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© Dr David Biggs GIVE THAT TO THE TEMP DIFFERENCES BETWEEN PERMANENT AND TEMPORARY WORKERS AS DETERMINED BY THE LABOUR FORCE SURVEY David Biggs
© Dr David Biggs Agenda Using the LFS for psychological research Differences between workers (temps, age, sex, sex & voluntary status, sex & age, voluntary nature, education, ethnicity, pay, occupation and geography) Longitudinal use of data Conclusions on the LFS research
© Dr David Biggs Using the LFS for research The LFS is crucial in our understanding of individuals within the labour market We can ask a number of questions from this data set and get the answers that may lead us into other research areas We can quickly ascertain – Similarities between groups – Differences between groups
© Dr David Biggs Differences between workers Labour Force Survey (Winter 1998) surveyed 56,322 workers 92.57% of workers were permanent workers (N= 52,138) 7.43% of workers were temporary workers (N= 4,184)
© Dr David Biggs Differences between temps
© Dr David Biggs Differences in age
© Dr David Biggs Differences in sex More male than female permanent workers Opposite in both agency workers and non- agency workers Replicates other studies, i.e., Casey (1988) and Foxley (1997)
© Dr David Biggs Differences in sex & voluntary nature of temporary employment The reason for working as a temporary worker can class workers as being in voluntary or involuntary temporary employment In the US, Feldman et al (1995) found that more women than men were likely to be voluntary agency workers The data from the LFS confirmed this research finding in the UK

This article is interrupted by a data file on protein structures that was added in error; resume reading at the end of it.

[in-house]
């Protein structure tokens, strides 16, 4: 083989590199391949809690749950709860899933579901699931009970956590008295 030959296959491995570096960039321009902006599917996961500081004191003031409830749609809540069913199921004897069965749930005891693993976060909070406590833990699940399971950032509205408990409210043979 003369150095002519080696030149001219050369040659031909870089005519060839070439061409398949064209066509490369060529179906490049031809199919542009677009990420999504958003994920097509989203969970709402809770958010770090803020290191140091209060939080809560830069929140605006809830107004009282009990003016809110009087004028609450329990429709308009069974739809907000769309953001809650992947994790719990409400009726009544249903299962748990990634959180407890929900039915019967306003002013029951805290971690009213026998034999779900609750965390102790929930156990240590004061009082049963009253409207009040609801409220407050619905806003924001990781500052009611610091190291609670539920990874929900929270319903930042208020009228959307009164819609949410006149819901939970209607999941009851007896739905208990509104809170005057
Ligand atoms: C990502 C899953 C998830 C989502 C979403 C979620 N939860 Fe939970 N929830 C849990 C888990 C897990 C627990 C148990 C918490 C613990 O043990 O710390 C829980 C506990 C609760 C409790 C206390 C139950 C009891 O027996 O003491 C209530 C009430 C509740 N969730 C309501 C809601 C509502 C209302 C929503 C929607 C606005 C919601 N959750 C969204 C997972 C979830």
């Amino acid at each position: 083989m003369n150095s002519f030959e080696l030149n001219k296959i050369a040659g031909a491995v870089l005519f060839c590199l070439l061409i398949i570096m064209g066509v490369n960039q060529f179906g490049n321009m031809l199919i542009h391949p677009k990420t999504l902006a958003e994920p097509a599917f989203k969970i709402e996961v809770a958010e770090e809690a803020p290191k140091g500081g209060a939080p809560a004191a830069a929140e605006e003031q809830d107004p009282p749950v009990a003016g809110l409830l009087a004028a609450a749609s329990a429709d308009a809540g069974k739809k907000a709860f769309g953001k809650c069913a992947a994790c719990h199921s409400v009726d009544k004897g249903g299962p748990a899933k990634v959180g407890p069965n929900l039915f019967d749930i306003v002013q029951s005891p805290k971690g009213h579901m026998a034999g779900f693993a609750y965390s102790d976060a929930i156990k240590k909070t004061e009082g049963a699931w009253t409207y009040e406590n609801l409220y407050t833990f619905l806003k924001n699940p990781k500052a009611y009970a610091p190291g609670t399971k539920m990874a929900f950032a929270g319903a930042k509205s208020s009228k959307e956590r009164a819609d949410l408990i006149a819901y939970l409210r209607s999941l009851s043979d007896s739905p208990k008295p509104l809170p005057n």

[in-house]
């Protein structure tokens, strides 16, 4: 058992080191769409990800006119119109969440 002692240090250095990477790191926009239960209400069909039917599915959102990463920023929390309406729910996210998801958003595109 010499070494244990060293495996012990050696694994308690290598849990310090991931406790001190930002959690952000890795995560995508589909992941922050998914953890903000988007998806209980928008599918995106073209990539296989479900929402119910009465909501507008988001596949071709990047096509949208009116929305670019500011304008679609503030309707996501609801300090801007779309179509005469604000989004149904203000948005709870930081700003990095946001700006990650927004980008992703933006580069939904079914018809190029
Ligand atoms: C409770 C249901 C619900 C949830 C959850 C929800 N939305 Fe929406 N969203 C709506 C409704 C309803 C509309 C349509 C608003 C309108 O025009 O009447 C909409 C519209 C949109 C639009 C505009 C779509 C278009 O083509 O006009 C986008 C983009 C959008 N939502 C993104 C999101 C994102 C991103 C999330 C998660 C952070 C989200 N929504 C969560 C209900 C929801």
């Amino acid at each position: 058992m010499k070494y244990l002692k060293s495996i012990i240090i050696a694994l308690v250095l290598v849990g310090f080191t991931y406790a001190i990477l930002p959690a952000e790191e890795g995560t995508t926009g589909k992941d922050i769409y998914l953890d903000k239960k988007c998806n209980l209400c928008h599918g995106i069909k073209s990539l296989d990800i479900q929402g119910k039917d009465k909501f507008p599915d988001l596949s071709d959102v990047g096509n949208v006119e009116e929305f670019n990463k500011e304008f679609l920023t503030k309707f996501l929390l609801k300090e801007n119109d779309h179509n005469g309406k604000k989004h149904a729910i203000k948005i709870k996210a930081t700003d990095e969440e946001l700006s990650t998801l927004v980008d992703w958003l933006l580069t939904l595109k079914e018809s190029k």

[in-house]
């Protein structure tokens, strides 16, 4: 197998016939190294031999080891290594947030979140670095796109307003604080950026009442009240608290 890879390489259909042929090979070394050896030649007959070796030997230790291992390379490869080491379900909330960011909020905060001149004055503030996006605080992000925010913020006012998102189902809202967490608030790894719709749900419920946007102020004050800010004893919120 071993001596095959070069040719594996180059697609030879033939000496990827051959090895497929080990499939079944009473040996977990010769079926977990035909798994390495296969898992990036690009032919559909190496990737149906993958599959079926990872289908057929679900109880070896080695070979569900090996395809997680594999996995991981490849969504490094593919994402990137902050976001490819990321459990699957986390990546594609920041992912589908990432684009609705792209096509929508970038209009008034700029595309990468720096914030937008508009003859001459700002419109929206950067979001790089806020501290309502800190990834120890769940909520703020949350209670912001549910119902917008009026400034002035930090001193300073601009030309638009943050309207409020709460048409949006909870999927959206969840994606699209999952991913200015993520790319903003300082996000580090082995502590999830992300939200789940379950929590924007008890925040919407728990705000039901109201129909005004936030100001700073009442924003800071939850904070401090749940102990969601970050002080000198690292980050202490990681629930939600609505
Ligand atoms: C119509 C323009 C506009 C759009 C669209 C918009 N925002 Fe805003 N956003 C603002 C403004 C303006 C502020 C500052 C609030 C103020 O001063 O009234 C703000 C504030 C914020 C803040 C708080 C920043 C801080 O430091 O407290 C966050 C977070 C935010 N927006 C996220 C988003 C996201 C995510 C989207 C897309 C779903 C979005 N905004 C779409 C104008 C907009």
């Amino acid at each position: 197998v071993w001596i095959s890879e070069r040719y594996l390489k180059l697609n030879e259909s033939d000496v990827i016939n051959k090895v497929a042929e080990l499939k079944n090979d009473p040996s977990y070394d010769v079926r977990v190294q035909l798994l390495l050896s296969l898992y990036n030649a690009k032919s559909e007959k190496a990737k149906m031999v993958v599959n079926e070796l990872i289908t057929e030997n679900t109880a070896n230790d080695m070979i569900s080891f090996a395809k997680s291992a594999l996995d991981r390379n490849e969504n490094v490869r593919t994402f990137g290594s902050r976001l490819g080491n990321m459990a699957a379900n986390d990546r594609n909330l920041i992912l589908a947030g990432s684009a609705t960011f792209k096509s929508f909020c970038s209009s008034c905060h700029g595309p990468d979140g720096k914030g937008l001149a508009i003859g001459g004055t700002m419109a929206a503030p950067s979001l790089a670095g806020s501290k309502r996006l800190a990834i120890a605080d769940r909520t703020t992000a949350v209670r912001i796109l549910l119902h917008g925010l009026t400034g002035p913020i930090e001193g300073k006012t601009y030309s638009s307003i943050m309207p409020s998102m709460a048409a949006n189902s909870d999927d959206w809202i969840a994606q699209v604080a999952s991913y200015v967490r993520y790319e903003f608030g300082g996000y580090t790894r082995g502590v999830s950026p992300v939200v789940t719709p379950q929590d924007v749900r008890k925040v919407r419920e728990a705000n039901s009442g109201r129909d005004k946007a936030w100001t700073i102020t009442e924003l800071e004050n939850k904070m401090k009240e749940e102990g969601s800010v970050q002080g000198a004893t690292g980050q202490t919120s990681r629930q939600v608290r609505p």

© Dr David Biggs Differences in sex & age Albert and Bradley (1998) stated that more women attracted to this type of work later in their careers
© Dr David Biggs Males: Differences in sex & age
© Dr David Biggs Females: Differences in sex & age
© Dr David Biggs Voluntary differences in temps
© Dr David Biggs Educational Differences The LFS contains a number of variables regarding training and education This is useful as questions relating to work and education can be examined Non-agency workers are twice as likely to be in education than permanent or agency workers Non-agency workers are better qualified than permanent or agency workers
© Dr David Biggs Educational Differences
© Dr David Biggs Ethnic Differences
© Dr David Biggs Pay differences
© Dr David Biggs Other differences Agency workers dominate clerical roles High proportion of non-agency temporary workers in professional role Agency workers are more popular in South East England
© Dr David Biggs Other uses – Longitudinal data
© Dr David Biggs Conclusions on the LFS data Differences between permanent workers, agency workers and non-agency temporary workers found Supports the notion that these workers are different and as such warrant further study QUESTIONS ???
© Dr David Biggs
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